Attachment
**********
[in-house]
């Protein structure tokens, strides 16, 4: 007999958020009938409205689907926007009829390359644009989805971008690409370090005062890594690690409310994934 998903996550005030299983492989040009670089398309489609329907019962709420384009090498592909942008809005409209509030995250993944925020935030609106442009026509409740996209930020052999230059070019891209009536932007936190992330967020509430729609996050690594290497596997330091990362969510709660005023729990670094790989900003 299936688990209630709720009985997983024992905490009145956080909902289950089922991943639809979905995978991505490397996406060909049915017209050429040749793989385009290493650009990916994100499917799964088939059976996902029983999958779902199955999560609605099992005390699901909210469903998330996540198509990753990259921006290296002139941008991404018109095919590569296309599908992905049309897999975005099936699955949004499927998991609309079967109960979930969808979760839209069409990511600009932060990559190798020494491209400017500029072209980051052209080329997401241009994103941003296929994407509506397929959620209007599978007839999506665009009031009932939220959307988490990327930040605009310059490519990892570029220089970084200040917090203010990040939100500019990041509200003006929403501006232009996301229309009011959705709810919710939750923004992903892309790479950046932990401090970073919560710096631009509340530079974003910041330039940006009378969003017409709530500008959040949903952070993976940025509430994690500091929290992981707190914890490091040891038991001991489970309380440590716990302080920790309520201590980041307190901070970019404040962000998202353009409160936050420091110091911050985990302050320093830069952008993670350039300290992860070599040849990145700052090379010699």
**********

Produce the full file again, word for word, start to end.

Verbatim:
[in-house]
């Protein structure tokens, strides 16, 4: 007999958020009938409205689907926007009829390359644009989805971008690409370090005062890594690690409310994934 998903996550005030299983492989040009670089398309489609329907019962709420384009090498592909942008809005409209509030995250993944925020935030609106442009026509409740996209930020052999230059070019891209009536932007936190992330967020509430729609996050690594290497596997330091990362969510709660005023729990670094790989900003 299936688990209630709720009985997983024992905490009145956080909902289950089922991943639809979905995978991505490397996406060909049915017209050429040749793989385009290493650009990916994100499917799964088939059976996902029983999958779902199955999560609605099992005390699901909210469903998330996540198509990753990259921006290296002139941008991404018109095919590569296309599908992905049309897999975005099936699955949004499927998991609309079967109960979930969808979760839209069409990511600009932060990559190798020494491209400017500029072209980051052209080329997401241009994103941003296929994407509506397929959620209007599978007839999506665009009031009932939220959307988490990327930040605009310059490519990892570029220089970084200040917090203010990040939100500019990041509200003006929403501006232009996301229309009011959705709810919710939750923004992903892309790479950046932990401090970073919560710096631009509340530079974003910041330039940006009378969003017409709530500008959040949903952070993976940025509430994690500091929290992981707190914890490091040891038991001991489970309380440590716990302080920790309520201590980041307190901070970019404040962000998202353009409160936050420091110091911050985990302050320093830069952008993670350039300290992860070599040849990145700052090379010699």